Modern History Sourcebook:
The Persian Letters, No. 13, 1721
Letter 83: If there is a God, my dear Rhedi, he must necessarily
be just; for if he were not, he would be the worst and most imperfect
being of all.
Justice is a relation of suitability, which actually exists between
two things. This relationship is always the same, by whatever
being it is perceived, whether by God, or by an angel, or finally
by a man.
It is true that men do not see these relationships all the time.
Often, indeed, when they do see them they turn away from them,
and what they best see is always their self-interest. Justice
raises its voice, but has difficulty in making itself heard amongst
the tumult of the passions.
Men are capable of unjust actions because it is in their interest
to do them, and they prefer their own satisfaction to that of
others. They always act with reference to themselves -- no one
is gratuitously wicked; there must be a determinant reason, and
this reason is always a reason of self-interest.
But it is not possible that God should ever do anything unjust.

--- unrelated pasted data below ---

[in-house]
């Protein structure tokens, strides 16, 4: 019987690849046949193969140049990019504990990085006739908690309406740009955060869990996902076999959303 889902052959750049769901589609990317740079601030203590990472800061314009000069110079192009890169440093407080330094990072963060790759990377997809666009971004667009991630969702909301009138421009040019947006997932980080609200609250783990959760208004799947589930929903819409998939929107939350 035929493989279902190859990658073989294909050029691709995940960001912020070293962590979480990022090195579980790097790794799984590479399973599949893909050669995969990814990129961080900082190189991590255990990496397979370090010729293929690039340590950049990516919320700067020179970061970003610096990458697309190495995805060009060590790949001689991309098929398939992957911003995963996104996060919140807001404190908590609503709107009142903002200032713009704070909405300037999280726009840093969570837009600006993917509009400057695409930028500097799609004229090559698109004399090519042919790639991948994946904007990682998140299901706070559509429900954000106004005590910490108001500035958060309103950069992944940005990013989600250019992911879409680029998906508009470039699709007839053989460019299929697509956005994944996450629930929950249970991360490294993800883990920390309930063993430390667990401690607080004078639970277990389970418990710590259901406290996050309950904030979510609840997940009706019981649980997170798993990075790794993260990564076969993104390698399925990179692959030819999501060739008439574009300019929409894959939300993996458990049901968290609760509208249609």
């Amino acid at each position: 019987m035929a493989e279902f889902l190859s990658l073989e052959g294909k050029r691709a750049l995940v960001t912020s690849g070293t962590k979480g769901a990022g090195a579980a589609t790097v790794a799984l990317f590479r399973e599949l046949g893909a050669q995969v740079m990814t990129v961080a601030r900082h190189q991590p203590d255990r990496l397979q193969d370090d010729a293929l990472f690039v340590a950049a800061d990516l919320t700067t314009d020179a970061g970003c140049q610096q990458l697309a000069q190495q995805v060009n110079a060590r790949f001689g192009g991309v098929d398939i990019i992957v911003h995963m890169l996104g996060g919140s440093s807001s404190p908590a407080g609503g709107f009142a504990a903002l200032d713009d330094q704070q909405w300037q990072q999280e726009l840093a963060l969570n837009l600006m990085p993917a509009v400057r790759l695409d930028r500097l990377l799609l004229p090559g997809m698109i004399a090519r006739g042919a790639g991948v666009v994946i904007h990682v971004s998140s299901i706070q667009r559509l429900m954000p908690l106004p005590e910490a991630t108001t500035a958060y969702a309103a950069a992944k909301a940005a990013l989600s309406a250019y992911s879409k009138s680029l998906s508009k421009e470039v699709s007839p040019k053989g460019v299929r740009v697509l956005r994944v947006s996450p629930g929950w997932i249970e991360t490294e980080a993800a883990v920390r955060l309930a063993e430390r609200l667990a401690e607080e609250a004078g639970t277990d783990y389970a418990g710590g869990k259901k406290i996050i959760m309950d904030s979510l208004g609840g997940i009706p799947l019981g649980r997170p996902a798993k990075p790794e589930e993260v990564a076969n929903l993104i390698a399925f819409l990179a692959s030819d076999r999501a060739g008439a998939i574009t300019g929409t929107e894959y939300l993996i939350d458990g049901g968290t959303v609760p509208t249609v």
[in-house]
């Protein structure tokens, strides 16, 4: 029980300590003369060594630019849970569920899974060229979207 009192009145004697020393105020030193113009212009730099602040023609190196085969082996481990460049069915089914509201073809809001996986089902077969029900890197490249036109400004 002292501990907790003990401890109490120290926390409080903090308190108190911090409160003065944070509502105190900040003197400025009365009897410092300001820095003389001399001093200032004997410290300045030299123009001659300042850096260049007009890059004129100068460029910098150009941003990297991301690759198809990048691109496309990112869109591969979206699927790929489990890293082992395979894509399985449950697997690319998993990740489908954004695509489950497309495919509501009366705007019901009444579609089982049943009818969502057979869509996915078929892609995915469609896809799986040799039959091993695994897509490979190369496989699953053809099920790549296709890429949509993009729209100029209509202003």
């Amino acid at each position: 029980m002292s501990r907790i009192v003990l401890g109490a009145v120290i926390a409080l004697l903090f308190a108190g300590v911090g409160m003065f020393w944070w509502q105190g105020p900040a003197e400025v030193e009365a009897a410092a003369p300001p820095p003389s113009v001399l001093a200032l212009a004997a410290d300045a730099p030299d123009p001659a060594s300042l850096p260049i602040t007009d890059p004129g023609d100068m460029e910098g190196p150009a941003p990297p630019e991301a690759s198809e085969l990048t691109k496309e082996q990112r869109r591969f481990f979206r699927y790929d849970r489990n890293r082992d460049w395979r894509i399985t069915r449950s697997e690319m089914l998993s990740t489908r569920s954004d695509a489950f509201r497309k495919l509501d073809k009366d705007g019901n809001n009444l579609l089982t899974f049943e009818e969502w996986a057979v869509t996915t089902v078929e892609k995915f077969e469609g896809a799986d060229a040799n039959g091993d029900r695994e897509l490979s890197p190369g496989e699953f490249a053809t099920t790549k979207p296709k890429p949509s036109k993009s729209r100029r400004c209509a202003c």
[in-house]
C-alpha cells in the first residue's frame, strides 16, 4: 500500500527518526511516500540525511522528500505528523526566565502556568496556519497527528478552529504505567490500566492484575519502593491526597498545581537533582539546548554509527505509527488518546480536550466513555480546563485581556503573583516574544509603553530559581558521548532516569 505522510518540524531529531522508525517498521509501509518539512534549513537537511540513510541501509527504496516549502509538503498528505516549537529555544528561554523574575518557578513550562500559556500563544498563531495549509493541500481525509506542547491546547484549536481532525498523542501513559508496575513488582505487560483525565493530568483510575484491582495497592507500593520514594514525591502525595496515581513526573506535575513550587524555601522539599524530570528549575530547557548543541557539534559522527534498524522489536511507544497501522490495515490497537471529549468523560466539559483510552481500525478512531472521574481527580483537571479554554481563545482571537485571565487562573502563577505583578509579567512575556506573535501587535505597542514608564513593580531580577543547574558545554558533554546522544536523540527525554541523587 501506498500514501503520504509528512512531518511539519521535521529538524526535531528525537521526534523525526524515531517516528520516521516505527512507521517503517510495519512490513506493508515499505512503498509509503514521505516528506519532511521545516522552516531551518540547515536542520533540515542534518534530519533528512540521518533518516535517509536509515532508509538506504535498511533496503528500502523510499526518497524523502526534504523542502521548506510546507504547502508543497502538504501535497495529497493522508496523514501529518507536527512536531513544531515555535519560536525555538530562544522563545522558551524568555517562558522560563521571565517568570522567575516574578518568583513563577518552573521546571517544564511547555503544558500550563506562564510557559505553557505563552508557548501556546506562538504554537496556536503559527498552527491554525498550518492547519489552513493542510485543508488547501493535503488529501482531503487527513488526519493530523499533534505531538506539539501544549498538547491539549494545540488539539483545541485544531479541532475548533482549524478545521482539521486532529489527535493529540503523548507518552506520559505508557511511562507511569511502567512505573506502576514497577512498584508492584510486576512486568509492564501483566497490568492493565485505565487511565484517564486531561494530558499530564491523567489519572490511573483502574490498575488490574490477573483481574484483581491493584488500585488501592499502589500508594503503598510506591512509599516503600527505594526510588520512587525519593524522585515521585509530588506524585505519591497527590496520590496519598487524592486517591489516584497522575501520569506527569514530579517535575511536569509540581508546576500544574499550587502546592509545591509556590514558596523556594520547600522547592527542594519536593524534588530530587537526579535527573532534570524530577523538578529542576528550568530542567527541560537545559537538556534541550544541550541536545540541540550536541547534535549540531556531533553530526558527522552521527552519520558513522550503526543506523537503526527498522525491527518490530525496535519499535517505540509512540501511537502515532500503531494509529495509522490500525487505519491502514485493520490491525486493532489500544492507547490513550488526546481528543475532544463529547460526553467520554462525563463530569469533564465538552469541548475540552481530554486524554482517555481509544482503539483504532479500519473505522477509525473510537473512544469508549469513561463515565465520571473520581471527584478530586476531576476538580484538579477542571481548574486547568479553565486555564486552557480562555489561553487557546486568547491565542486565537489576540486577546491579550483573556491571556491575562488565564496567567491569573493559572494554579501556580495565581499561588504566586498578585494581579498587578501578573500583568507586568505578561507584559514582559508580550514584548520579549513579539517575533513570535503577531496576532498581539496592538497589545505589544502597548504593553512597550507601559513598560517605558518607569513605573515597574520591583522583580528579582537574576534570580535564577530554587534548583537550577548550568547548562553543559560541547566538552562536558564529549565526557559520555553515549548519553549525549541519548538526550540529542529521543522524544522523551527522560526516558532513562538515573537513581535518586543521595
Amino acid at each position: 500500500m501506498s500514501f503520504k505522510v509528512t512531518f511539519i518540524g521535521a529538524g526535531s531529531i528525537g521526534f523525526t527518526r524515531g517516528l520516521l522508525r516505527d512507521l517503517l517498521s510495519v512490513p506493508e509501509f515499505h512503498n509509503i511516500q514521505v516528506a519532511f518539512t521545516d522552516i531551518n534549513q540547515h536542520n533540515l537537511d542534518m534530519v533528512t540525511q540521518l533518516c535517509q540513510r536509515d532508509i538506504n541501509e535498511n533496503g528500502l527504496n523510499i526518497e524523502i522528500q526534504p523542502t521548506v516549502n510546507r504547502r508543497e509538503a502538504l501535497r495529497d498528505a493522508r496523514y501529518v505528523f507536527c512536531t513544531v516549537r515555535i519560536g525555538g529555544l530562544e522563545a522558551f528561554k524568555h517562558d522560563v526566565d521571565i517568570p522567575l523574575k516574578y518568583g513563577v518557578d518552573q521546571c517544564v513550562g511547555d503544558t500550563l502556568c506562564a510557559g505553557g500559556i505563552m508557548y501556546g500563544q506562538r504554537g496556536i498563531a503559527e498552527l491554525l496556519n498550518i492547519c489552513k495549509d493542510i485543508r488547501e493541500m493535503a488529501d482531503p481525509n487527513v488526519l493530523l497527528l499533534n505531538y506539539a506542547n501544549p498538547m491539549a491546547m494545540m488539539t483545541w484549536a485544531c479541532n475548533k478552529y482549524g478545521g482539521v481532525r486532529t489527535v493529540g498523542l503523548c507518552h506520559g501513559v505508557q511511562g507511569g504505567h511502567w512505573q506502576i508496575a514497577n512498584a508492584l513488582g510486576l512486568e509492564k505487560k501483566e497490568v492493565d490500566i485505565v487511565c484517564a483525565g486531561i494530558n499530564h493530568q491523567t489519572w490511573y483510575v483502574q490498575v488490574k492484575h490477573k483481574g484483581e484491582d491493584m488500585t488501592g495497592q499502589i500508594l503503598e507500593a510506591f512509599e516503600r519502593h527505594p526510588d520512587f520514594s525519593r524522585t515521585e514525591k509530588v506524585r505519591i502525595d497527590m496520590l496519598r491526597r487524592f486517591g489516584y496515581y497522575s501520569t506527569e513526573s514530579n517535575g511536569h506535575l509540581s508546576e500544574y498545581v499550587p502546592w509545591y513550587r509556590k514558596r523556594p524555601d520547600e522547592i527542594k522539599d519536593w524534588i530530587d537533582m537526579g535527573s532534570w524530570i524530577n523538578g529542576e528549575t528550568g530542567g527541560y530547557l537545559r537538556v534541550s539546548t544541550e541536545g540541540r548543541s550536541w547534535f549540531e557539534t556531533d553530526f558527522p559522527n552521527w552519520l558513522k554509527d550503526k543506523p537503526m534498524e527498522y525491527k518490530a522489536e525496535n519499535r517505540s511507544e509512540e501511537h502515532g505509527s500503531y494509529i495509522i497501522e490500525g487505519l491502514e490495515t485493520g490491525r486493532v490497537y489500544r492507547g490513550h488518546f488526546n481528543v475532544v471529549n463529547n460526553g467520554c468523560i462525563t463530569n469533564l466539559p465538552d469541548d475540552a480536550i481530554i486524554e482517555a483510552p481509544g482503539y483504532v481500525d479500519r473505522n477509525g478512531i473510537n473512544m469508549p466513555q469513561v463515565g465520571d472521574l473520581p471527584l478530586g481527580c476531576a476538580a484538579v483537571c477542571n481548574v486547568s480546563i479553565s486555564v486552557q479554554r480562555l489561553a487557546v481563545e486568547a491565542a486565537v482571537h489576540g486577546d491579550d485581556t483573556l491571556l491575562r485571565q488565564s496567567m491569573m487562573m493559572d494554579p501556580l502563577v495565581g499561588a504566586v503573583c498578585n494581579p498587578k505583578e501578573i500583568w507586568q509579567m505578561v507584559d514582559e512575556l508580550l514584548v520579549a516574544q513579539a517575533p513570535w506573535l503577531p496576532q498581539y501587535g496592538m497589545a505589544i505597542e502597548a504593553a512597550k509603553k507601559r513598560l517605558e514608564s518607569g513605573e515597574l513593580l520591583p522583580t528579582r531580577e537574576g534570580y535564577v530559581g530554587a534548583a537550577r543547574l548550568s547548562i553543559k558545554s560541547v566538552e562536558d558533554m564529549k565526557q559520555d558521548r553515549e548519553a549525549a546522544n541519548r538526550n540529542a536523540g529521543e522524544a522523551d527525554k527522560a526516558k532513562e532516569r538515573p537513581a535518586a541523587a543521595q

Once it is assumed that he perceives what is just, he must necessarily
act in accordance with it, for since he has no need of anything,
and is sufficient to himself, he would be the wickedest of all
beings if he were wicked without self-interest.
Consequently, even if there were no God, we should nonetheless
still love justice, that is to say, make an effort to resemble
this being of whom we have so exalted a conception, and who if
he existed would be just necessarily. Even if we were free of
the constraints of religion, we ought not to be free of those
imposed by equity.
It is this, Rhedi, which has led me to think that justice is
eternal, and does not depend on human conventions. Even if it
were to depend on them, this truth would be a terrible once, and
we should have to conceal it from ourselves.
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(c)Paul Halsall Aug 1997